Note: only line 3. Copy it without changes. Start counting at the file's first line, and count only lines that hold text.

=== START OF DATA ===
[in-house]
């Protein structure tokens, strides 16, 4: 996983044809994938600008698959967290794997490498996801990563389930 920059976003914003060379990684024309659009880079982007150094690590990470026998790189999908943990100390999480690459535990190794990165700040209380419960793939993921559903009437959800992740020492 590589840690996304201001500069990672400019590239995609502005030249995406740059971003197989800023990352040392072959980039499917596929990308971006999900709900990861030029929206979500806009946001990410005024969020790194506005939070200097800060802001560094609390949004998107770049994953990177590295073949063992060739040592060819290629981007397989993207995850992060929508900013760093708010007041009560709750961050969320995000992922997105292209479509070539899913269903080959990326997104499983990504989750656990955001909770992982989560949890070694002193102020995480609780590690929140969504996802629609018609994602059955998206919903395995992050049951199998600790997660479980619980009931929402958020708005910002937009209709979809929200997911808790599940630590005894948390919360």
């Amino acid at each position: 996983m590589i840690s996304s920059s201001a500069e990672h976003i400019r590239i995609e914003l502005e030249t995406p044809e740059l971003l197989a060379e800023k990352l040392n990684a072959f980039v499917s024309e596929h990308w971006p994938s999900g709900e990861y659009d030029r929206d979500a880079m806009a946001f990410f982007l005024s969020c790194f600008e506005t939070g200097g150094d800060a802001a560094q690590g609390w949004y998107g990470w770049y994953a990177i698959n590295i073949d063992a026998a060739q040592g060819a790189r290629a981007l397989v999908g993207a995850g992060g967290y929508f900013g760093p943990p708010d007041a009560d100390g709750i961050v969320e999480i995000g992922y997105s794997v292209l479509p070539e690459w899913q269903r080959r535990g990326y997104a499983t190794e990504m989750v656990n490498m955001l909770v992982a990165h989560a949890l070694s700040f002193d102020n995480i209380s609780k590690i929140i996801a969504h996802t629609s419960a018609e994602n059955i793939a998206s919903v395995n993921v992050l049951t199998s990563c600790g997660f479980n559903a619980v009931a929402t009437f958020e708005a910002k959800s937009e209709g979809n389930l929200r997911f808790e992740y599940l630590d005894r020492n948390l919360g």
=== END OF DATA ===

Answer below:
């Amino acid at each position: 996983m590589i840690s996304s920059s201001a500069e990672h976003i400019r590239i995609e914003l502005e030249t995406p044809e740059l971003l197989a060379e800023k990352l040392n990684a072959f980039v499917s024309e596929h990308w971006p994938s999900g709900e990861y659009d030029r929206d979500a880079m806009a946001f990410f982007l005024s969020c790194f600008e506005t939070g200097g150094d800060a802001a560094q690590g609390w949004y998107g990470w770049y994953a990177i698959n590295i073949d063992a026998a060739q040592g060819a790189r290629a981007l397989v999908g993207a995850g992060g967290y929508f900013g760093p943990p708010d007041a009560d100390g709750i961050v969320e999480i995000g992922y997105s794997v292209l479509p070539e690459w899913q269903r080959r535990g990326y997104a499983t190794e990504m989750v656990n490498m955001l909770v992982a990165h989560a949890l070694s700040f002193d102020n995480i209380s609780k590690i929140i996801a969504h996802t629609s419960a018609e994602n059955i793939a998206s919903v395995n993921v992050l049951t199998s990563c600790g997660f479980n559903a619980v009931a929402t009437f958020e708005a910002k959800s937009e209709g979809n389930l929200r997911f808790e992740y599940l630590d005894r020492n948390l919360g």